Nova Scotia Archives

Nova Scotia Births, Marriages, and Deaths

Birth Registrations ~ 1864-1877, 1908-1923

Civil registration of births in Nova Scotia began in 1864, continued to 1877, then lapsed until 1908, when the province resumed record-keeping. Registrations for 1864-1877 are incomplete. Since 1 October 1908 the records have been maintained without interruption.

Birth registrations normally include the following information, although many details will be missing from the early records:

  • surname and given name
  • date of birth
  • place of birth
  • sex of child
  • name of parents
  • birthplace of parents
  • date and place of parents’ marriage (1864-1877 only)
  • registration date
  • registration number
  • date issued
Delayed Birth Registrations ~ 1830-1923

Creation of these records began in 1908, when modern-day civil registration commenced in Nova Scotia. Individuals born in the province before 1908 who wanted their births officially recorded, or who required proof-of-birth in later life when applying for passports, pensions (e.g. federal old-age pension system began in 1927, became universal in 1952) and similar evidence-based records were able to do so for many years after 1908 via a 'delayed registration' procedure at the Vital Statistics Office.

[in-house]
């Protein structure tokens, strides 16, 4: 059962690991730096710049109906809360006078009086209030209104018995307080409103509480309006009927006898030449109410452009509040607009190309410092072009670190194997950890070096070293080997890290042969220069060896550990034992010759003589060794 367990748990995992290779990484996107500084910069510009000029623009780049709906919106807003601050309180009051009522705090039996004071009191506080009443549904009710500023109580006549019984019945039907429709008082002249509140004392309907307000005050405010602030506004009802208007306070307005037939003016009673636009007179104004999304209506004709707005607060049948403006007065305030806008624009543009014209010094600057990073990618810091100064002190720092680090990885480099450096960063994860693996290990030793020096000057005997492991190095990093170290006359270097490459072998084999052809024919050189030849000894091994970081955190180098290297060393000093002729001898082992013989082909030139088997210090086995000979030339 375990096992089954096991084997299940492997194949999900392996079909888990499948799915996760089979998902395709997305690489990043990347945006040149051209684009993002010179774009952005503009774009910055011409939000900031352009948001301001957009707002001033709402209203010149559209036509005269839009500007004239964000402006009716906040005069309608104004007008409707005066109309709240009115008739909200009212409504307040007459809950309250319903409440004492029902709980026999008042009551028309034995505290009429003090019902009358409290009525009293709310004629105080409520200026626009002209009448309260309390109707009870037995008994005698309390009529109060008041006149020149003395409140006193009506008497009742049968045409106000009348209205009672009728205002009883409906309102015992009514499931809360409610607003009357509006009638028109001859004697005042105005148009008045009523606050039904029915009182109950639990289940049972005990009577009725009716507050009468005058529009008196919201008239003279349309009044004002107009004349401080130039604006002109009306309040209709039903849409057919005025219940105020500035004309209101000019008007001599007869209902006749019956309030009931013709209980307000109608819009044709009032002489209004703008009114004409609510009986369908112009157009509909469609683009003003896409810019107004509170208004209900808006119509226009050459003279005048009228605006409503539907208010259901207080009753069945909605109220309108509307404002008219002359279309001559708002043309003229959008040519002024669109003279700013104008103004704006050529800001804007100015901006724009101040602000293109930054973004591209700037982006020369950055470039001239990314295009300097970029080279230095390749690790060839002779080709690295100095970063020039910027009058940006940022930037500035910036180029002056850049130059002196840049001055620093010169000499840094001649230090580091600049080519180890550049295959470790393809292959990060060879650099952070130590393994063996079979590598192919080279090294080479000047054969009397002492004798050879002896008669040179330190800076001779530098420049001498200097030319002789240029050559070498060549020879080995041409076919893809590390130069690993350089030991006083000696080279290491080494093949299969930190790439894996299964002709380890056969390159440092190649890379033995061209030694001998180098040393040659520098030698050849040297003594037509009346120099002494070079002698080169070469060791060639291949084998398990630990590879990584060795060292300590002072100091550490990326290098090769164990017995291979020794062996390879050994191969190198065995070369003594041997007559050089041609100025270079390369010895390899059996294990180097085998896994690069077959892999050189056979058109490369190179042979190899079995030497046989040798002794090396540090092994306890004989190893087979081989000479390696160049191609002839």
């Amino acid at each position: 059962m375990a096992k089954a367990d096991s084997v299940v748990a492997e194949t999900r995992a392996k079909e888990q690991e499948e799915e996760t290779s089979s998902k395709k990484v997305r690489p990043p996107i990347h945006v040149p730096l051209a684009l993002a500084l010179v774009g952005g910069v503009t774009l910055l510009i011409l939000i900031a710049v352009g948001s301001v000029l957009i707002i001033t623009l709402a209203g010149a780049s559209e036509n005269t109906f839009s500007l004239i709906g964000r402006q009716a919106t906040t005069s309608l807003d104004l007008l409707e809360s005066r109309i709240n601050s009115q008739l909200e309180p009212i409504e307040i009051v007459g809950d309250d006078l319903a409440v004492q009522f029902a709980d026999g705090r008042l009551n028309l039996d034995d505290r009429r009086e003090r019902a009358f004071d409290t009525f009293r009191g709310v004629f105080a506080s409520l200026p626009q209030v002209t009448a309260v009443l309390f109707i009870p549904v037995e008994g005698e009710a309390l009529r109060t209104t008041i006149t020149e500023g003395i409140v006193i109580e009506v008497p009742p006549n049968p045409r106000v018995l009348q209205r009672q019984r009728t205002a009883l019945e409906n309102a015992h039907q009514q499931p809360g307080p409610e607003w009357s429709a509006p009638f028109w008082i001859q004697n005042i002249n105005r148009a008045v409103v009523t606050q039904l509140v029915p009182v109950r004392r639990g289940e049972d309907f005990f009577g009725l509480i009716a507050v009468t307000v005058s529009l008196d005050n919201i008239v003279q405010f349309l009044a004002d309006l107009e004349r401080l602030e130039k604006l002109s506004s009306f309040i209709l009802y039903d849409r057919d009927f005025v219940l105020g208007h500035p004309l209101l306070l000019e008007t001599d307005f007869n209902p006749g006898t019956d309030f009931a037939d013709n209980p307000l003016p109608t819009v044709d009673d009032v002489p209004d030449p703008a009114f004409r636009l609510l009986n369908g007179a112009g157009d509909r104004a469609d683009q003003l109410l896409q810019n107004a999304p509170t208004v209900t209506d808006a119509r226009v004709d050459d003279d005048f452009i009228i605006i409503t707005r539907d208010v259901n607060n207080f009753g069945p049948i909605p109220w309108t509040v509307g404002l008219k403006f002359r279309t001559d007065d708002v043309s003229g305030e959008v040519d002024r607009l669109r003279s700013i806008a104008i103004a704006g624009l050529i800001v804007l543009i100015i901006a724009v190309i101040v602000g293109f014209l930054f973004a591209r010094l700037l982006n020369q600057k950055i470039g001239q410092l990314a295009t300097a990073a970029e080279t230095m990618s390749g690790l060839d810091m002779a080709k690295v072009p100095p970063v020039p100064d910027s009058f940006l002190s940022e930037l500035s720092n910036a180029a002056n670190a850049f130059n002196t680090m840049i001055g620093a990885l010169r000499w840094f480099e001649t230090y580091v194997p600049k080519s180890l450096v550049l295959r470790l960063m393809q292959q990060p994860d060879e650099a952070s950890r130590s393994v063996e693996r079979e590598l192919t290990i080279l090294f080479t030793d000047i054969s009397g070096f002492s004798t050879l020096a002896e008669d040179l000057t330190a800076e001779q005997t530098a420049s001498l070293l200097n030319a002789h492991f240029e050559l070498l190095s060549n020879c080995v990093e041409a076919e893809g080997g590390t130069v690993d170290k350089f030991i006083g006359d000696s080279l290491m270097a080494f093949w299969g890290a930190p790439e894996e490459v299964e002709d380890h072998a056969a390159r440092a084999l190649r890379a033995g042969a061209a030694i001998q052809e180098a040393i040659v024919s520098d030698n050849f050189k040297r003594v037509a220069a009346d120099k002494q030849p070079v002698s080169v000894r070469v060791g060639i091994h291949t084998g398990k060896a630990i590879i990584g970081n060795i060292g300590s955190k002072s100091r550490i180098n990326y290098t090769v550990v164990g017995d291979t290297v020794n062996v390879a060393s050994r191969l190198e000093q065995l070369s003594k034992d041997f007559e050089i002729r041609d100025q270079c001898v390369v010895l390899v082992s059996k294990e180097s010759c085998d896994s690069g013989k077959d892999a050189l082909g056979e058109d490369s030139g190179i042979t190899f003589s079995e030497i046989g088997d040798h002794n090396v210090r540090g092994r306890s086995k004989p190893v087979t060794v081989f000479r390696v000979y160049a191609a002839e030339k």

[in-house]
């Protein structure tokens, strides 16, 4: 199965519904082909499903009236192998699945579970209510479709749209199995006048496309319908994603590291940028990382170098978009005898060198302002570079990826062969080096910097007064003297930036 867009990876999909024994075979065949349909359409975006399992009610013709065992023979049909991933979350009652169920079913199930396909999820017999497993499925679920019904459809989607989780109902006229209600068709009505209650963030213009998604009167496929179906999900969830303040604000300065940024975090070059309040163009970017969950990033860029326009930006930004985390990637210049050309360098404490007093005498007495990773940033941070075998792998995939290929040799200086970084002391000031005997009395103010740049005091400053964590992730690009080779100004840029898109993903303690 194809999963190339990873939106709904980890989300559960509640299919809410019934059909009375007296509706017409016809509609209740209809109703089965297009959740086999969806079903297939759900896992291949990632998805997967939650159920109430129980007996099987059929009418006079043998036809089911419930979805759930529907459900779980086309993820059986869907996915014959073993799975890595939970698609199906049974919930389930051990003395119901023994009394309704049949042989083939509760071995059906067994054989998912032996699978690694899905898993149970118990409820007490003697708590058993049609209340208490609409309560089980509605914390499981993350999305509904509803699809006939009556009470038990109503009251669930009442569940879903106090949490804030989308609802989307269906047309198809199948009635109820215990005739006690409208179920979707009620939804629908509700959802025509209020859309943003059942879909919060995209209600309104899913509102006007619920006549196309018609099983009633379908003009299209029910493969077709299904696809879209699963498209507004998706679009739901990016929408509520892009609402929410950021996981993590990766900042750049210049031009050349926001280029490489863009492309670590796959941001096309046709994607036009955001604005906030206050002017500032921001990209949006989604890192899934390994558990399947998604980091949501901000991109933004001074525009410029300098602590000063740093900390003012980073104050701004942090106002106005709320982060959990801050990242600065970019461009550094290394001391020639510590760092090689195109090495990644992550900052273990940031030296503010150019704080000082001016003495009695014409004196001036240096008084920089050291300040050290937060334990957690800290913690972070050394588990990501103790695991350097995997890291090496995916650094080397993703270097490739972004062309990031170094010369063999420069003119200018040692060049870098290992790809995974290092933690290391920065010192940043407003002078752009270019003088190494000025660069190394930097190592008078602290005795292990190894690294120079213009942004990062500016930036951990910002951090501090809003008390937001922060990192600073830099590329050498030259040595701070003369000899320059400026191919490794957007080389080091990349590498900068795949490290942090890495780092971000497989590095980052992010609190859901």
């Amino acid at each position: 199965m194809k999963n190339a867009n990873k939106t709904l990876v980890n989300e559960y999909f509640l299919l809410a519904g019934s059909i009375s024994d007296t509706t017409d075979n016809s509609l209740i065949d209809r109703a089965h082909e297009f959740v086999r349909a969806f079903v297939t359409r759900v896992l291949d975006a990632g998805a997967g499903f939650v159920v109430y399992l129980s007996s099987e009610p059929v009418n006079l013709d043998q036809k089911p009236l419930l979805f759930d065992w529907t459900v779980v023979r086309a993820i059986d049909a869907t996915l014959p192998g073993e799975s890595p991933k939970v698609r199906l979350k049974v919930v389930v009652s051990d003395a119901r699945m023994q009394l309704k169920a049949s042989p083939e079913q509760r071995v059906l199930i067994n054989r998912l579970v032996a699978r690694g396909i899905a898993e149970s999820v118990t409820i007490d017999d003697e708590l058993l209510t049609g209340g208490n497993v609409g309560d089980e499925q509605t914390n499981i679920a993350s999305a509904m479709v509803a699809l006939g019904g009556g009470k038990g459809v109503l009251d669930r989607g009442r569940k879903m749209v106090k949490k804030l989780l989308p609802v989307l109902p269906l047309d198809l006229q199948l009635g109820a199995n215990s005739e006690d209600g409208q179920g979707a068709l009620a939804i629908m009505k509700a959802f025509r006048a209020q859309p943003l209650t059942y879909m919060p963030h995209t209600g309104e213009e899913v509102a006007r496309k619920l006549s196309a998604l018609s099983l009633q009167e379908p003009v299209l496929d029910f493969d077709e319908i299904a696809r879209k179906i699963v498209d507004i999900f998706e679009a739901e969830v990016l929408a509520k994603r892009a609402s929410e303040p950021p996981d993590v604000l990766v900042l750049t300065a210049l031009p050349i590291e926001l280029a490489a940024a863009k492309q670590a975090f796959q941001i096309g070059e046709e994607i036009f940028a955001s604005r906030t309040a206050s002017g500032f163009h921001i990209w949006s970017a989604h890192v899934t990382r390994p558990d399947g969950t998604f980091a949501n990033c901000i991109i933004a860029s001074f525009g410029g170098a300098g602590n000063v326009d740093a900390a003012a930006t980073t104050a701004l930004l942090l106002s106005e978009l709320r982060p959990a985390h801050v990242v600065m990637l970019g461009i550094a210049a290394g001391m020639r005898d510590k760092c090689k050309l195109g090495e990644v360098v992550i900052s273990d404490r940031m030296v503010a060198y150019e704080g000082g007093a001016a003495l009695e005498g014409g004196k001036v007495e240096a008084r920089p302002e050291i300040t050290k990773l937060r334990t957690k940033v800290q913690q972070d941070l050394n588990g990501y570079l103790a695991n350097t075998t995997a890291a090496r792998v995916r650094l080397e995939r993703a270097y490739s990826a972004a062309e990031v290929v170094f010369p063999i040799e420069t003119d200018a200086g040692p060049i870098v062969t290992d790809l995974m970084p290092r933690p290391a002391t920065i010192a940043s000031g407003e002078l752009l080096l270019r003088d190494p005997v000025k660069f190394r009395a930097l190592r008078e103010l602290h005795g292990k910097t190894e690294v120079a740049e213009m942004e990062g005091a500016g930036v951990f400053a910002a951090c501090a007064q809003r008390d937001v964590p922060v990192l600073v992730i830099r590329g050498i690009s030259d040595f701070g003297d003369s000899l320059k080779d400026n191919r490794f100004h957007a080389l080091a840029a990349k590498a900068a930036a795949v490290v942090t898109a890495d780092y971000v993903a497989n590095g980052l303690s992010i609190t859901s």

Over 100,000 records survive from this process, for individuals born between 1830 (the earliest we have been able to identify) and 1909 (the year most recently released), who chose to register sometime after 1908. By their very nature, these records are incomplete and scattered, with the majority (90,000) capturing information for individuals born after 1880.

Delayed or 'late' registrations used the same form required for routine birth registrations and captured the same information (see list above). Many of the 'late' registrations, however, included additional information submitted to support the application, such as family Bible extracts, census abstracts, and copies of church-register entries. As many as four items of supporting 'evidence' might accompany a single registration form — all documents in each of the 100,000 record files have been digitized and are included in this online product.


Records remain with Vital Statistics, Service Nova Scotia. Please contact them for further assistance.



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